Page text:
Material Selection: Recent trends in tunnel construction

Recent trends in tunnel construction

Construction materials used in tunnels vary as per the design and construction methods selected for each project. In addition, the construction material is determined by factors such as geology, cost and potential disruption of other activities. The different types of materials used in tunnel construction are explosives, concrete, steel, shotcrete material, lattice girders, geomembranes, rock bolts/anchors, admixtures, fibres and rock reinforcement.

The demand for a particular type of material depends on its availability, site conditions, transportation costs, project location, manufacturing capabilities and local taxes. Other key factors in the selection of construction materials are tunnel life expectancy and capital costs.

Sewerage tunnels carry waste and hydrogen and sulphur gases that can lead to a quick deterioration of tunnels. Further, chemicals such as accelerators and grouting agents used during construction contaminate groundwater, and cause noise and vibration in transportation tunnels.

Recent trends in construction material

The quality of construction material used in tunnelling has improved over the years. The growing complexity of tunnel construction in the hilly regions and urban cities has necessitated the use of new and advanced materials.

Delhi Metro Rail Corporation Limited has used Tech Geo PR 30 non-woven geotextile in the tunnels of Delhi metro. The material provides protection, separation and drainage between the top shotcrete lining and the yellow geomembrane sheet. The material was manufactured by TechFab India Industries Limited.

In the Pir Panjal tunnel located in the Pir Panjal range in Jammu & Kashmir, geotextiles and waterproofing membranes have been used. Specialised work was carried out simultaneously across the block for the installation of the waterproofing membrane and geotextiles. They were installed in the walls of the tunnel to enable the groundwater to get channelled through the waterproofing membrane to the perforated PVC pipes. These pipes are placed in the corner of the kicker and help in draining out the water collected through the diversion of the waterproofing membrane to the main drainage gutters. The drainage pipes (perforated PVC pipes wrapped in non-woven geotextiles) enable controlled drainage in the area. Geotextiles have also been used to mitigate the problem of slope failures and cracks on the portals of the Chenani Nashri tunnel that occurred because of water seepage. The geotextile membrane waterproofing was installed to prevent water percolation and erosion through seepage from the tunnel crown.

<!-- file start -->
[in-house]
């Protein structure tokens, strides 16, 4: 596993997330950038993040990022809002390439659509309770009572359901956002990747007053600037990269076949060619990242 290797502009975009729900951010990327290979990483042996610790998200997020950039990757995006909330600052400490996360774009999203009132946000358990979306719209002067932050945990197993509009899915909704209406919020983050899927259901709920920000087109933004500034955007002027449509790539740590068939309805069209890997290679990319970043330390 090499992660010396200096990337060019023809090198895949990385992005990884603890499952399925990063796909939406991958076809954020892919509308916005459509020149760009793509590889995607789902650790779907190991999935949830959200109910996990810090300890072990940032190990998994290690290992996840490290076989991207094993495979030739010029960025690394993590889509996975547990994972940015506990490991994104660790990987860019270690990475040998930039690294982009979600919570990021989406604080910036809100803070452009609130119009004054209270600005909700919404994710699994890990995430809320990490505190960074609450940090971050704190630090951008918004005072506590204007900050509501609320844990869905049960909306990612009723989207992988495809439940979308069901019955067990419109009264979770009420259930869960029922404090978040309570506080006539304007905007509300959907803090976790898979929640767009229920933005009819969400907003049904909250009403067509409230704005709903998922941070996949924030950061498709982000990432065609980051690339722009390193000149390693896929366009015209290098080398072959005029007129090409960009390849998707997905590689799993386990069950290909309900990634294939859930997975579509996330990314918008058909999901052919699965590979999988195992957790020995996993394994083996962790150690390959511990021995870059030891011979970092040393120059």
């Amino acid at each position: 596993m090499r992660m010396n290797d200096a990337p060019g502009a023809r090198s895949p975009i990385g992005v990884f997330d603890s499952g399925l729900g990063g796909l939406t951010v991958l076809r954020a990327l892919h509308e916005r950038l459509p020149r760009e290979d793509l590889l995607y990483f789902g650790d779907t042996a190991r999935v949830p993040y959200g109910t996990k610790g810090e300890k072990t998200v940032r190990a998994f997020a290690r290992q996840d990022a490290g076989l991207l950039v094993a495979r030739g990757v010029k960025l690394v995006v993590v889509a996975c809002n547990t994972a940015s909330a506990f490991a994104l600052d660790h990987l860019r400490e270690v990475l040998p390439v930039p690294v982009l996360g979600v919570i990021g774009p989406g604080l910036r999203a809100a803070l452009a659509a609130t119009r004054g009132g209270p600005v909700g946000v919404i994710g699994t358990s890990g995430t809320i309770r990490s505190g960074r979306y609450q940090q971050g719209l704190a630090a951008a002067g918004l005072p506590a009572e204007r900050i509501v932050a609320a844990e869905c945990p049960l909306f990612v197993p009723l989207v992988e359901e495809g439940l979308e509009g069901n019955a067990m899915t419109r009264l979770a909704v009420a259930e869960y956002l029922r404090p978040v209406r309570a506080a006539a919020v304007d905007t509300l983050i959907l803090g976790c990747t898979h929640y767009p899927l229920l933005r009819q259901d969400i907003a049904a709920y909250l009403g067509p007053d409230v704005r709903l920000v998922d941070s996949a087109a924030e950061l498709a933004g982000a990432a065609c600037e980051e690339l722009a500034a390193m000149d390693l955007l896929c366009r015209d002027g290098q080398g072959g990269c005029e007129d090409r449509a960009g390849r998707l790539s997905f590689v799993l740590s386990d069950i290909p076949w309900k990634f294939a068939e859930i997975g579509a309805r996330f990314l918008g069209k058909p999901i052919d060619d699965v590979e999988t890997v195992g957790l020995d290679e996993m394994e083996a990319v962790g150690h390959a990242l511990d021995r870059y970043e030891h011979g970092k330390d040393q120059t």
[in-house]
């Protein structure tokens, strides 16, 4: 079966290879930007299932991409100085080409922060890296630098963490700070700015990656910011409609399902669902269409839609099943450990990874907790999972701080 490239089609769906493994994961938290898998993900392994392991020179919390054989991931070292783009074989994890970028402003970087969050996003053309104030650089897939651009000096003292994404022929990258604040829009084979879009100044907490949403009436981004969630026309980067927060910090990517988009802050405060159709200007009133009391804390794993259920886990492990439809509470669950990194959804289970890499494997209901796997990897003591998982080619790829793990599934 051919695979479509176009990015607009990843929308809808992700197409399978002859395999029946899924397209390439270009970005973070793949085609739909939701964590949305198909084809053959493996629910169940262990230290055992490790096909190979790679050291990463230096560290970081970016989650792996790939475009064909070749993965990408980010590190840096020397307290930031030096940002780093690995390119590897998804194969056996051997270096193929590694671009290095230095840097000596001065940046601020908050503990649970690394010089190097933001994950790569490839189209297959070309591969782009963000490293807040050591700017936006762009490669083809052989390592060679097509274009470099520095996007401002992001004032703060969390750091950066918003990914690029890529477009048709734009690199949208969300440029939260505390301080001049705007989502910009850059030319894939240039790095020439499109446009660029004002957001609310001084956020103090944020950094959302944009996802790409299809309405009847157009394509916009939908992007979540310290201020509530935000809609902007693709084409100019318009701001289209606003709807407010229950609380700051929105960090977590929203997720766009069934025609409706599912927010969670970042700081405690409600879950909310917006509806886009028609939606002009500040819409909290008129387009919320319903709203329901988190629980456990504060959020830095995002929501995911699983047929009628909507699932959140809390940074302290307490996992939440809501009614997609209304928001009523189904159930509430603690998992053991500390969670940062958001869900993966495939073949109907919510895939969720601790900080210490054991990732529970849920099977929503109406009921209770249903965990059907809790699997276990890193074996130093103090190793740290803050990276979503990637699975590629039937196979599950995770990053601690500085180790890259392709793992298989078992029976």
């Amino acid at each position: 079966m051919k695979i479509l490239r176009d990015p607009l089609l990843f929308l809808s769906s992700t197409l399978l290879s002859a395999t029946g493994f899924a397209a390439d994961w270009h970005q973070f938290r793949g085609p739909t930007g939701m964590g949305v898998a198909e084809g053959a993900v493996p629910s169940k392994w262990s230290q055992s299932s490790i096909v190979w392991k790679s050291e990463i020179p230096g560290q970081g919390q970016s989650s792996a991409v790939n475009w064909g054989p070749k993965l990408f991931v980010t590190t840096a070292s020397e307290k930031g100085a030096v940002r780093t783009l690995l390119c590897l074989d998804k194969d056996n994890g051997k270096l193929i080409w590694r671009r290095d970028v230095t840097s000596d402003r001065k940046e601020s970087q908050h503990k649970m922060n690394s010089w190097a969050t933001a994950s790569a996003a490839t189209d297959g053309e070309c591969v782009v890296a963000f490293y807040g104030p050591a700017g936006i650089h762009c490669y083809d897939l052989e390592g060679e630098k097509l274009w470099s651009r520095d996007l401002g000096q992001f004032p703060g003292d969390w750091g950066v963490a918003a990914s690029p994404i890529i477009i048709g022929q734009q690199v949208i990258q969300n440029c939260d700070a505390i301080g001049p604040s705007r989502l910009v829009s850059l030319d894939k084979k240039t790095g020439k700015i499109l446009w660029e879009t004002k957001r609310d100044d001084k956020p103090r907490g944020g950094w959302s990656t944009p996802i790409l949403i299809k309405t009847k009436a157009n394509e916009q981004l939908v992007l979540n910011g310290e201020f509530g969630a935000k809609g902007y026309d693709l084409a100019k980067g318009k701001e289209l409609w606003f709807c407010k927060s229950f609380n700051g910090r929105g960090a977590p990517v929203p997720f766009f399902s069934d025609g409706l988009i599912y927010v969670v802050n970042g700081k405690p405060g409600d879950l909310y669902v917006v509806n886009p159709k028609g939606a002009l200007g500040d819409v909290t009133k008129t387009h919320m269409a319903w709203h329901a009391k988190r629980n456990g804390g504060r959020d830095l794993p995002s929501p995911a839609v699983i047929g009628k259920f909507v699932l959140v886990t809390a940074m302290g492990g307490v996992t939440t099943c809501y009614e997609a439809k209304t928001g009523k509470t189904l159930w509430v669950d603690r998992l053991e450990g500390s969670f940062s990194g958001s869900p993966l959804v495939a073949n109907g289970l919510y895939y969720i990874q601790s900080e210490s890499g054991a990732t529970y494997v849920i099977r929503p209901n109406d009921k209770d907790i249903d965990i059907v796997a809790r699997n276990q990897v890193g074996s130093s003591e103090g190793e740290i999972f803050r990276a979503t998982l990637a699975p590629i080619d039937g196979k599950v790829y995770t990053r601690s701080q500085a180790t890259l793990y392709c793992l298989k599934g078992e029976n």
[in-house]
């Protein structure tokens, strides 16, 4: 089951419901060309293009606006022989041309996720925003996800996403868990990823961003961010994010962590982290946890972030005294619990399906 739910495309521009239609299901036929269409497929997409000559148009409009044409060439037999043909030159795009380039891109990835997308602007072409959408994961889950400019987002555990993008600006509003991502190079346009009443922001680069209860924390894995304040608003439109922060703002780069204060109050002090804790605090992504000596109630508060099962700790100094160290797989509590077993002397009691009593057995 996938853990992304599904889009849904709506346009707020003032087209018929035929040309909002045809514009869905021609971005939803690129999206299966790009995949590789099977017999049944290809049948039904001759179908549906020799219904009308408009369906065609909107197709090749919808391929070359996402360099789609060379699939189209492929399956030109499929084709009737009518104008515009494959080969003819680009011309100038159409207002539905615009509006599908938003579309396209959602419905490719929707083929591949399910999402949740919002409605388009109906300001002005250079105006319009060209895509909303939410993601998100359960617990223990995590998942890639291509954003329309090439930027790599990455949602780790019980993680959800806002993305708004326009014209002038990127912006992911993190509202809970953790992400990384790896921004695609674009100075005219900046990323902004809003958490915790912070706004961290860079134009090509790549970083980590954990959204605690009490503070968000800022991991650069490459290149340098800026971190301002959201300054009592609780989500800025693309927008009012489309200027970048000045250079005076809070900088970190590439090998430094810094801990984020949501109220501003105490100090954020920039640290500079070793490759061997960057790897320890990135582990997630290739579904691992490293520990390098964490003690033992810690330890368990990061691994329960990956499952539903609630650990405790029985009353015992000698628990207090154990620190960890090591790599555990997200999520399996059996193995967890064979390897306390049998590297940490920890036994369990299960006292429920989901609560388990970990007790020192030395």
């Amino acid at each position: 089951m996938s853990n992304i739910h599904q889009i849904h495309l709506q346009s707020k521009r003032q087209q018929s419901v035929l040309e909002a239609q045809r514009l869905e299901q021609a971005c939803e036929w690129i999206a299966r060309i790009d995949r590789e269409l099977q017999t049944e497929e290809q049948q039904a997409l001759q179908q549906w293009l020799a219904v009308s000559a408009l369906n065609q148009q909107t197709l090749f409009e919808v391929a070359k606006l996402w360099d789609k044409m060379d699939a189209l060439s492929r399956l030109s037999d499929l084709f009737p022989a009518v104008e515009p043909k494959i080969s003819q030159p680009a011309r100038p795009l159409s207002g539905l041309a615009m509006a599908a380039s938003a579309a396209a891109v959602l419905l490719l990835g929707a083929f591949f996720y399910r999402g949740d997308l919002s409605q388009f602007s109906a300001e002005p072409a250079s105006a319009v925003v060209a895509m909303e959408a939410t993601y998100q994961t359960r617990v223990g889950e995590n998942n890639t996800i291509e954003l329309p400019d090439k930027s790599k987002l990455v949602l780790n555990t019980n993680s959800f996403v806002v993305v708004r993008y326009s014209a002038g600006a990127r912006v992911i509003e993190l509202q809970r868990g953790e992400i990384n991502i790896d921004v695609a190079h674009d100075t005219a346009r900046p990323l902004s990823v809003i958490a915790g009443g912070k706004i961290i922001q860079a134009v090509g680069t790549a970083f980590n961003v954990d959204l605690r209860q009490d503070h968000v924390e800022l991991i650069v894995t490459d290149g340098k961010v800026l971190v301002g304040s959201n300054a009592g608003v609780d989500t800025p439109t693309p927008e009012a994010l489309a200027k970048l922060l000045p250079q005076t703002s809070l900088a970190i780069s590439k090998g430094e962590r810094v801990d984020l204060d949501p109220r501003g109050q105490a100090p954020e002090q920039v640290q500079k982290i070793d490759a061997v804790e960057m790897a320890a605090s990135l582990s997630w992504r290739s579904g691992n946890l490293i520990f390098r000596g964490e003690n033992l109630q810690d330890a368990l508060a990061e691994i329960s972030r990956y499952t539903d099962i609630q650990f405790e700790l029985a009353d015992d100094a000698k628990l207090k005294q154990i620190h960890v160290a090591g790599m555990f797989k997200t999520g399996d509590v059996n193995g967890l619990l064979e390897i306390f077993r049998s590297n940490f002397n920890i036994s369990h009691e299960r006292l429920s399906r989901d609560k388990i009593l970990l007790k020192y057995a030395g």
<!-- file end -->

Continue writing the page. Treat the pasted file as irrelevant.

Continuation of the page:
For the construction of the Rohtang tunnel, a unique self-adhesive waterproofing PVC membrane, LOGICROOF V-GR FB SA, was selected. It is a multilayer glass fibre reinforced PVC membrane with a laminated geotextile fleece on the bottom surface, which is pre-impregnated at the plant with a special adhesive and protected by a release film. Its upper layer provides high resistance to precipitation and ultraviolet rays. Further, LOGICROOF V-GR FB SA is a self-adhesive PVC membrane that has no analogues in India and is simple and easy to install.

The application of steel fibre to reinforce concrete is also gaining traction due to its advantages such as durability and sustainability. As compared to conventional steel reinforcement, the production of steel fibre reinforced concrete for tunnel linings is simpler and the formation of cracks during handling and installation is considerably reduced. Further, owing to higher resistance against corrosion and cracking stresses as well as greater impact toughness, steel fibre reinforced concrete is more durable. The Maharashtra State Road Development Corporation used Bajaj Reinforcements’ fibre reinforced shotcrete in the Samruddhi tunnel.

The way forward

Going forward, there will be increased tunnelling activity in difficult geological zones as well as congested urban areas, for which new and advanced construction materials are expected to be developed. With respect to the method of tunnel construction, drill-and-blast will continue to remain the preferred method of tunnelling in India, at least in the short to medium term. Thus, there will be a higher demand for construction materials such as explosives, steel, cement, rock bolts, fibre and aggregates.

There will be some key challenges as well that will require the urgent attention of tunnel contractors. The challenges include selecting the most appropriate construction material; finding construction material manufacturing units near project locations, particularly in the Himalayan region and the Western Ghats; dealing with difficult site conditions such as weak zones, silty or clayey strata; and disposing of waste/backfilling construction material.